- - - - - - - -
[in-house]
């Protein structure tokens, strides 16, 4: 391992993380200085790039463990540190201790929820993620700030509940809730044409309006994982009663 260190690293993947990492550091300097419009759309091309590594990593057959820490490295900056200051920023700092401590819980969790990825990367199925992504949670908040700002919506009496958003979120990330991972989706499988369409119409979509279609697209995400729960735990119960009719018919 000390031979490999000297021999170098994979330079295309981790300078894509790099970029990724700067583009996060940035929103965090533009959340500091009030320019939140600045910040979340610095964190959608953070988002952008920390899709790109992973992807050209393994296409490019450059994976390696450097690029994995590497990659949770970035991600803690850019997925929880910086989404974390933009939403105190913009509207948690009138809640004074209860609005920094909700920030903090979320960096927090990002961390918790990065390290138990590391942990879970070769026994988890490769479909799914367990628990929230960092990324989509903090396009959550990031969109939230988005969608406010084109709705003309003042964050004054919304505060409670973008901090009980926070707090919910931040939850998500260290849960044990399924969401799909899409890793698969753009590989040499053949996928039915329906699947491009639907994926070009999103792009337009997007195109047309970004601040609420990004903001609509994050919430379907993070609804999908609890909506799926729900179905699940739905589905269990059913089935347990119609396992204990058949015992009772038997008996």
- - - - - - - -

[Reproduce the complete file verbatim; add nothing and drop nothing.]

[in-house]
């Protein structure tokens, strides 16, 4: 391992993380200085790039463990540190201790929820993620700030509940809730044409309006994982009663 260190690293993947990492550091300097419009759309091309590594990593057959820490490295900056200051920023700092401590819980969790990825990367199925992504949670908040700002919506009496958003979120990330991972989706499988369409119409979509279609697209995400729960735990119960009719018919 000390031979490999000297021999170098994979330079295309981790300078894509790099970029990724700067583009996060940035929103965090533009959340500091009030320019939140600045910040979340610095964190959608953070988002952008920390899709790109992973992807050209393994296409490019450059994976390696450097690029994995590497990659949770970035991600803690850019997925929880910086989404974390933009939403105190913009509207948690009138809640004074209860609005920094909700920030903090979320960096927090990002961390918790990065390290138990590391942990879970070769026994988890490769479909799914367990628990929230960092990324989509903090396009959550990031969109939230988005969608406010084109709705003309003042964050004054919304505060409670973008901090009980926070707090919910931040939850998500260290849960044990399924969401799909899409890793698969753009590989040499053949996928039915329906699947491009639907994926070009999103792009337009997007195109047309970004601040609420990004903001609509994050919430379907993070609804999908609890909506799926729900179905699940739905589905269990059913089935347990119609396992204990058949015992009772038997008996």